The first Ronin Foilbucker "DT Prototype" was first built for guitarist and producer David Torn - this same set still lives in his infamous Mirari guitar aka "Pinky".
All Ronin pickups are built and assembled in-house, and are specifically designed for our instruments. Our philosophy is simple: give the player as much detail, nuance and responsiveness as possible while providing an overall balanced frequency response. Our pickup casings are CNC machined from aircraft-grade billet aluminum, which structurally and sonically provide the perfect foundation on which to craft our sound.
At the core, the Ronin family of pickups dispatch with many of the common design practices of the past, while improving upon successes of these older designs. We have reimagined the idea of coil geometry (internal layout and parameters of the coil), and started fresh with our own EQ voicing. A strong fundamental, without an overly aggressive midrange, is essential in achieving balance. A pickup's EQ is like salt in a soup: one can easily toss it in, but try taking it back out! Our high end is fast, natural and ripe with musical information, without the harsh or glassy overtones sometimes associated with a "bright pickup". Bass response is tight yet invitingly spongy while quality-over-quantity rules the mid voicing, allowing a welcoming palette for compression, overdrive and fuzz.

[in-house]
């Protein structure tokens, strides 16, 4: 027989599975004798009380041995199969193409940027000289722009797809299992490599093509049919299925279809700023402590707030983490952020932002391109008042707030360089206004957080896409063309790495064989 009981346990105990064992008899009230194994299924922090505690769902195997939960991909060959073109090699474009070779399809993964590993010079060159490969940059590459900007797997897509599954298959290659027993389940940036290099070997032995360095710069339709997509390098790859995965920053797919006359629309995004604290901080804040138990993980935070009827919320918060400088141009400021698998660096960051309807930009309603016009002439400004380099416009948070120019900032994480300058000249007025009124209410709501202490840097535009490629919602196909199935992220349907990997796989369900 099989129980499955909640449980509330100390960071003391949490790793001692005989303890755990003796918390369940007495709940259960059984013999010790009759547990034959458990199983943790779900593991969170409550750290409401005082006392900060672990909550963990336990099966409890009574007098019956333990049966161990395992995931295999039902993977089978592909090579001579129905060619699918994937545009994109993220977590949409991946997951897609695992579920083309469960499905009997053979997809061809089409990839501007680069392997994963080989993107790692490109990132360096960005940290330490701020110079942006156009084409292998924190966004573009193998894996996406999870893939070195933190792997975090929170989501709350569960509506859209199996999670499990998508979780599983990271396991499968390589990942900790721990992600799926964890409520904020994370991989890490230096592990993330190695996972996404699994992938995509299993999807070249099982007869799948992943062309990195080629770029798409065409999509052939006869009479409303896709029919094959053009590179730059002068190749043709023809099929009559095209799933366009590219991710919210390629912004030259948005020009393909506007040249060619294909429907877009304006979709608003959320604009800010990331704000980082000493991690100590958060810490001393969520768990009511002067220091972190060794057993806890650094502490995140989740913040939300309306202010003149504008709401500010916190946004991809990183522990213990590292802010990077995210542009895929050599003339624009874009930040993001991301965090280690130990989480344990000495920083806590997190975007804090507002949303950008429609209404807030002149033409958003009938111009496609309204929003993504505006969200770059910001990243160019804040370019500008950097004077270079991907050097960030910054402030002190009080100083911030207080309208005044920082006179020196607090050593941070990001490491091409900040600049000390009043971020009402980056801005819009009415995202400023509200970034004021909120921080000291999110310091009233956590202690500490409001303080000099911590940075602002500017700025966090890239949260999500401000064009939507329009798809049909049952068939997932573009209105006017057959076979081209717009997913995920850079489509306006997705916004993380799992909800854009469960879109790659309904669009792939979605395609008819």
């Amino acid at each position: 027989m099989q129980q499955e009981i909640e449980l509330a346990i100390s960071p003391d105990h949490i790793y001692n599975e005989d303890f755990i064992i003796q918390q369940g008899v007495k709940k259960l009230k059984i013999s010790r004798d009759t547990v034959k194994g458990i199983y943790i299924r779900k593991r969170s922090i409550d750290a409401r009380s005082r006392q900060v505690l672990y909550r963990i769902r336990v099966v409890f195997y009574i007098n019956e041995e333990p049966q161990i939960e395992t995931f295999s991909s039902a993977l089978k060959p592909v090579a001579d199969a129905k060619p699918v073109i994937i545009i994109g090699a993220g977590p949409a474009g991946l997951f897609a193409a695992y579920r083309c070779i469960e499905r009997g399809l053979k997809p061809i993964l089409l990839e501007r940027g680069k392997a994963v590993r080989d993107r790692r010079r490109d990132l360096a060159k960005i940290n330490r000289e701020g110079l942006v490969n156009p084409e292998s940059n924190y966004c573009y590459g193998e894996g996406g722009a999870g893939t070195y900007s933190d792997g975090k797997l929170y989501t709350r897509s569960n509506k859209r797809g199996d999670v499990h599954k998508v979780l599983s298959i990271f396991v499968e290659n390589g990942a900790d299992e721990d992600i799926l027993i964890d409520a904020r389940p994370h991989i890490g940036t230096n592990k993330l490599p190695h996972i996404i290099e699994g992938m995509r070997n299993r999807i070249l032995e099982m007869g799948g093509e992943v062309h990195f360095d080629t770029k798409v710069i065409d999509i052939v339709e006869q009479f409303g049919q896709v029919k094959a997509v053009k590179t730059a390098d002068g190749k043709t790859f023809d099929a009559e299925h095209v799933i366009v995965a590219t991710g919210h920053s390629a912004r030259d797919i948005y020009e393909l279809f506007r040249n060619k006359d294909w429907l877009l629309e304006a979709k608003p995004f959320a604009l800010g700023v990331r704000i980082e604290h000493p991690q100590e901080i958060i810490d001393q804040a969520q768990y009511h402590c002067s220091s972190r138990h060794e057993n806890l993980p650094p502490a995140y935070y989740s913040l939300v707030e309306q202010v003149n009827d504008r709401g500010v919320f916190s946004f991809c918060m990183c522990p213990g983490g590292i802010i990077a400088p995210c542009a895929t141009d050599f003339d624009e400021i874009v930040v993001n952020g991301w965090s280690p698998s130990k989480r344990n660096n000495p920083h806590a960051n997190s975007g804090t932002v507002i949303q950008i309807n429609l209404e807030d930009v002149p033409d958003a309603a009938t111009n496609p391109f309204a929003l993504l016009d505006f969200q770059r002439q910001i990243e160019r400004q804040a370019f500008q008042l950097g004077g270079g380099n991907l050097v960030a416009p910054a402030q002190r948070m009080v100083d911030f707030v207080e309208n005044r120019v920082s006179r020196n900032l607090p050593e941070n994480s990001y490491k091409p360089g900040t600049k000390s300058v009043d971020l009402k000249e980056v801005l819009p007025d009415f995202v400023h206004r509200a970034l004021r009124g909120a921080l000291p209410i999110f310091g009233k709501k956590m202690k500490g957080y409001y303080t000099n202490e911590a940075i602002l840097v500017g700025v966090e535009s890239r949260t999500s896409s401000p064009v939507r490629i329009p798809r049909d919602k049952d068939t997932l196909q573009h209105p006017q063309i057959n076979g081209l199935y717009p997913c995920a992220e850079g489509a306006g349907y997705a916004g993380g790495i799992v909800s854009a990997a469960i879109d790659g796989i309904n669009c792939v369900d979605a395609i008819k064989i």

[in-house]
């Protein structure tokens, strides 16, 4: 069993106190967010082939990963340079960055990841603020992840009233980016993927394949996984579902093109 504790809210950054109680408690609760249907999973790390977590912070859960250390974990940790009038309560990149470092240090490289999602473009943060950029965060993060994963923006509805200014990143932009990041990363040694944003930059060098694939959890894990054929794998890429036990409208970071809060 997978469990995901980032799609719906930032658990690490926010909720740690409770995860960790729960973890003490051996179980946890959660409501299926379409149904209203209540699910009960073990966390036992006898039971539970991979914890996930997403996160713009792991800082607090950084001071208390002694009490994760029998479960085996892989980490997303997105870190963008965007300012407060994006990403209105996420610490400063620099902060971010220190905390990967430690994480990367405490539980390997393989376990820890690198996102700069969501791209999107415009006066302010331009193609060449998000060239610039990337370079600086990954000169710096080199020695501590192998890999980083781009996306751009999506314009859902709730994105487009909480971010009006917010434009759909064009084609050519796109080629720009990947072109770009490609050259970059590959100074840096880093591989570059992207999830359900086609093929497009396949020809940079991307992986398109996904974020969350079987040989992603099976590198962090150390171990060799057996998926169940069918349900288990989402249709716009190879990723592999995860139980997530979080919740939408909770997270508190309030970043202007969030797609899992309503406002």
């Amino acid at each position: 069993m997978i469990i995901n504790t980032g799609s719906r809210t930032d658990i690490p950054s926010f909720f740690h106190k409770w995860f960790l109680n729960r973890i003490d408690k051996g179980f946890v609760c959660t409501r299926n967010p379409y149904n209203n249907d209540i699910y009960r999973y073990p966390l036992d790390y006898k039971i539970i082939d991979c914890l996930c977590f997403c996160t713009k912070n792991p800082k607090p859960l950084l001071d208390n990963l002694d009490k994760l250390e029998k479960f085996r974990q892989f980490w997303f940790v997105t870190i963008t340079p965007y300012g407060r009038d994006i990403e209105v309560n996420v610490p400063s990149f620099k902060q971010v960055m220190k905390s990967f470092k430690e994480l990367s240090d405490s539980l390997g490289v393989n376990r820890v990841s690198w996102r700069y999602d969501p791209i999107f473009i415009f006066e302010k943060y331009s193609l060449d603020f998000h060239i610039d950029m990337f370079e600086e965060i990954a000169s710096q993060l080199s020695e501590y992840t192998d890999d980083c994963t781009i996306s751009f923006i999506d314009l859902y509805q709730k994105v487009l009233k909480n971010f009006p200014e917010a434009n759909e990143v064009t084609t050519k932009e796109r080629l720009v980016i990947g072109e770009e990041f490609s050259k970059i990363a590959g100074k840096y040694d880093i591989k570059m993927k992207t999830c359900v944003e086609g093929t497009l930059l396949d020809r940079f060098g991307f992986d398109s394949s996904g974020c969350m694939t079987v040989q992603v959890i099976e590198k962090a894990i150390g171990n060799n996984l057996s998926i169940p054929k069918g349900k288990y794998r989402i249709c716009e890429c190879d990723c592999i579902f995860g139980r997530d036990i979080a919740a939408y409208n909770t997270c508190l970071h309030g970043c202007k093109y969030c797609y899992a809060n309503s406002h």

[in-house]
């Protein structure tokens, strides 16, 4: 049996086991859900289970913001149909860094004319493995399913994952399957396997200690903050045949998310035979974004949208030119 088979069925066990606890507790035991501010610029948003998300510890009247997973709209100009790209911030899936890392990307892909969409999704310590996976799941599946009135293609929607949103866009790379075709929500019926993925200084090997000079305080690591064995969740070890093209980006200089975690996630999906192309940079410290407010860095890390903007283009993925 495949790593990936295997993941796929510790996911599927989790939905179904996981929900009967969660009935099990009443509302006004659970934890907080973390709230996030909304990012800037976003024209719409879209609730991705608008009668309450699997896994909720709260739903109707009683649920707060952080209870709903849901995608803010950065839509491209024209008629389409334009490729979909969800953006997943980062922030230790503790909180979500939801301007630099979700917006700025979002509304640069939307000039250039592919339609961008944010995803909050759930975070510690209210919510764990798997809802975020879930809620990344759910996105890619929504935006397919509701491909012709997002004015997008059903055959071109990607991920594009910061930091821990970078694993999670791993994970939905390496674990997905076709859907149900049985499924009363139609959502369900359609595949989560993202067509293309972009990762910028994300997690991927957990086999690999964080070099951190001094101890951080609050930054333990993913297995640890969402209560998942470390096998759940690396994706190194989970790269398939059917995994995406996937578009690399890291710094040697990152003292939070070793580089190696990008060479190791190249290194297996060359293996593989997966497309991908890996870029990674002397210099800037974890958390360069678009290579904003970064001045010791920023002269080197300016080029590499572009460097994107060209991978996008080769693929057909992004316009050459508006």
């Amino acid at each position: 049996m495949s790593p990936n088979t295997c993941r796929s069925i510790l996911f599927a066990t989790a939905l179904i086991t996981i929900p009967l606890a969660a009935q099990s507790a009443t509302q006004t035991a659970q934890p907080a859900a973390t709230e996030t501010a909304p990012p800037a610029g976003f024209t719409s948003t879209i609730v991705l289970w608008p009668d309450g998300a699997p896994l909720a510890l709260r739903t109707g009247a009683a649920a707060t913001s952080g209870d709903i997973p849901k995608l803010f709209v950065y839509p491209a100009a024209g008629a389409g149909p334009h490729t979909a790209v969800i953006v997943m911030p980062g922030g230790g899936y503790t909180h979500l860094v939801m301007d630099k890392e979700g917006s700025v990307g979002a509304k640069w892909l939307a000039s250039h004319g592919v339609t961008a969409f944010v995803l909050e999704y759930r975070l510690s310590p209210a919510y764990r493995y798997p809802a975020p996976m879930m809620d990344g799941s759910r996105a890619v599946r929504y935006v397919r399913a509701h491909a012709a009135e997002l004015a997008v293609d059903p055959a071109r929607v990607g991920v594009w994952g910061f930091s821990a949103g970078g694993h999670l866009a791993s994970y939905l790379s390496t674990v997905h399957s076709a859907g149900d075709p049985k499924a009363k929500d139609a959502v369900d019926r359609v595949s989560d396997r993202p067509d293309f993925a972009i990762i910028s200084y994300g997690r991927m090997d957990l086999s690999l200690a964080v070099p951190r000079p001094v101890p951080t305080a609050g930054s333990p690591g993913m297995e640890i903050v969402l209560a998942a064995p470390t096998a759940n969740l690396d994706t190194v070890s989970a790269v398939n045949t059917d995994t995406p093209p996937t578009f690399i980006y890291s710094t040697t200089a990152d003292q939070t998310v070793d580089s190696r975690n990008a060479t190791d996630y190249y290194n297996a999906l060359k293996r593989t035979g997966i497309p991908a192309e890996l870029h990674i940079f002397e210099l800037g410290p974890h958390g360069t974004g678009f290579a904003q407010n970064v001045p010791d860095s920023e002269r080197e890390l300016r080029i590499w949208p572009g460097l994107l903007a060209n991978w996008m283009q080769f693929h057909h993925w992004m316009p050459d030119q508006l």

These elements allow your ear to enjoy each string, each note and each chord for an eminently satisfying and inspiring relationship between you and your instrument. So much of what we hear as tone comes from the bits of information surrounding, lingering, floating in-and-around the attack and release of the note. The Ronin family of pickups was designed to let all of that wonderful resonance and detail come through, so you can have the maximum level of expression—because in the end, that is what this is all about.
"Ronin have some very detailed pickups, even in their higher gain models. But I've never played a guitar where I thought, "this pickup isn't LOUD enough." I truly do not understand that concern. Guitars are for tone. Pedals and amps are for gain (and tone, of course). Most people do it backwards and that's partly why most people sound like most people.
Gain is the most abundant resource in the universe. You can have it easily and cheaply anywhere in your signal chain. I do not understand why people insist on getting it from the guitar. The guitar is the place to set your EQ curve. More often than not, when you coax gain out of the guitar, you do so at the cost of DATA...tonal details. Those 1's and 0's that carry the info about exactly how you picked or didn't pick that last note? Those are mostly in the highs, and those are the frequencies that you start sacrificing when you just HAVE to make the whole thing LOUDER by the time it even hits the first cable. There's no way to get that data back; it just wasn't transmitted in the first place. But if you come off the guitar with the data in tact, even if you darken at a pedal or the amp, tons of that data perseveres through that later darkening." - Mark Cuthbertson